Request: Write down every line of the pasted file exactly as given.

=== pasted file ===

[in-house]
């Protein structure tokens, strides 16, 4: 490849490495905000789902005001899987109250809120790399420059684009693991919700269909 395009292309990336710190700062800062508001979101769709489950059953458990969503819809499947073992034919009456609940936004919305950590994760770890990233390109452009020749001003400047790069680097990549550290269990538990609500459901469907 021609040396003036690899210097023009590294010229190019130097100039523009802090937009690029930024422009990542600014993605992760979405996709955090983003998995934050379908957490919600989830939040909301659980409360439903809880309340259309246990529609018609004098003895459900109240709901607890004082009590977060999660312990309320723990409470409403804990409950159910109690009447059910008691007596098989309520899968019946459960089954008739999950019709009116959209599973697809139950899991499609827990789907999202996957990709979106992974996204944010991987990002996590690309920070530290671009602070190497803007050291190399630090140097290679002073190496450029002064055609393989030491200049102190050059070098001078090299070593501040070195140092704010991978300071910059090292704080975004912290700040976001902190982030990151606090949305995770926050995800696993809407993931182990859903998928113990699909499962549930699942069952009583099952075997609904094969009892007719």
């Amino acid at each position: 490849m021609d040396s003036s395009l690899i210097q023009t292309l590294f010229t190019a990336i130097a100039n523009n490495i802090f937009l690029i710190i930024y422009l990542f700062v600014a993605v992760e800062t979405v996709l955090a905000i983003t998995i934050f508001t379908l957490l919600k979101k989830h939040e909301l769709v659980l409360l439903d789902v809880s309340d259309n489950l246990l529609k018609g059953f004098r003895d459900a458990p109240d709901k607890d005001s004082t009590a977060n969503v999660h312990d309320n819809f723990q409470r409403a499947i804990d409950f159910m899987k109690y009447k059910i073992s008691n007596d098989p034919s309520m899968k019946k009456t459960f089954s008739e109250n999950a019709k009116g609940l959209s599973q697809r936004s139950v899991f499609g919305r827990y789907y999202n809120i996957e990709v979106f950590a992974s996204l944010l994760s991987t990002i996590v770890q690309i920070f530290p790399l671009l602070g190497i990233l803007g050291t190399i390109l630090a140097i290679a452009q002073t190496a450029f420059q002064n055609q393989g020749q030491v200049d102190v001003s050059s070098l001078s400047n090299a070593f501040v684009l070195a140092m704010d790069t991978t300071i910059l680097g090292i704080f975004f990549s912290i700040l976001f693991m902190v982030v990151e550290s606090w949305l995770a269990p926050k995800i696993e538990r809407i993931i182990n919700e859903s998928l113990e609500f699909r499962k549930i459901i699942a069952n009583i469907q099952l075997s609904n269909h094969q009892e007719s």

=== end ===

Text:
[in-house]
């Protein structure tokens, strides 16, 4: 490849490495905000789902005001899987109250809120790399420059684009693991919700269909 395009292309990336710190700062800062508001979101769709489950059953458990969503819809499947073992034919009456609940936004919305950590994760770890990233390109452009020749001003400047790069680097990549550290269990538990609500459901469907 021609040396003036690899210097023009590294010229190019130097100039523009802090937009690029930024422009990542600014993605992760979405996709955090983003998995934050379908957490919600989830939040909301659980409360439903809880309340259309246990529609018609004098003895459900109240709901607890004082009590977060999660312990309320723990409470409403804990409950159910109690009447059910008691007596098989309520899968019946459960089954008739999950019709009116959209599973697809139950899991499609827990789907999202996957990709979106992974996204944010991987990002996590690309920070530290671009602070190497803007050291190399630090140097290679002073190496450029002064055609393989030491200049102190050059070098001078090299070593501040070195140092704010991978300071910059090292704080975004912290700040976001902190982030990151606090949305995770926050995800696993809407993931182990859903998928113990699909499962549930699942069952009583099952075997609904094969009892007719």
């Amino acid at each position: 490849m021609d040396s003036s395009l690899i210097q023009t292309l590294f010229t190019a990336i130097a100039n523009n490495i802090f937009l690029i710190i930024y422009l990542f700062v600014a993605v992760e800062t979405v996709l955090a905000i983003t998995i934050f508001t379908l957490l919600k979101k989830h939040e909301l769709v659980l409360l439903d789902v809880s309340d259309n489950l246990l529609k018609g059953f004098r003895d459900a458990p109240d709901k607890d005001s004082t009590a977060n969503v999660h312990d309320n819809f723990q409470r409403a499947i804990d409950f159910m899987k109690y009447k059910i073992s008691n007596d098989p034919s309520m899968k019946k009456t459960f089954s008739e109250n999950a019709k009116g609940l959209s599973q697809r936004s139950v899991f499609g919305r827990y789907y999202n809120i996957e990709v979106f950590a992974s996204l944010l994760s991987t990002i996590v770890q690309i920070f530290p790399l671009l602070g190497i990233l803007g050291t190399i390109l630090a140097i290679a452009q002073t190496a450029f420059q002064n055609q393989g020749q030491v200049d102190v001003s050059s070098l001078s400047n090299a070593f501040v684009l070195a140092m704010d790069t991978t300071i910059l680097g090292i704080f975004f990549s912290i700040l976001f693991m902190v982030v990151e550290s606090w949305l995770a269990p926050k995800i696993e538990r809407i993931i182990n919700e859903s998928l113990e609500f699909r499962k549930i459901i699942a069952n009583i469907q099952l075997s609904n269909h094969q009892e007719s």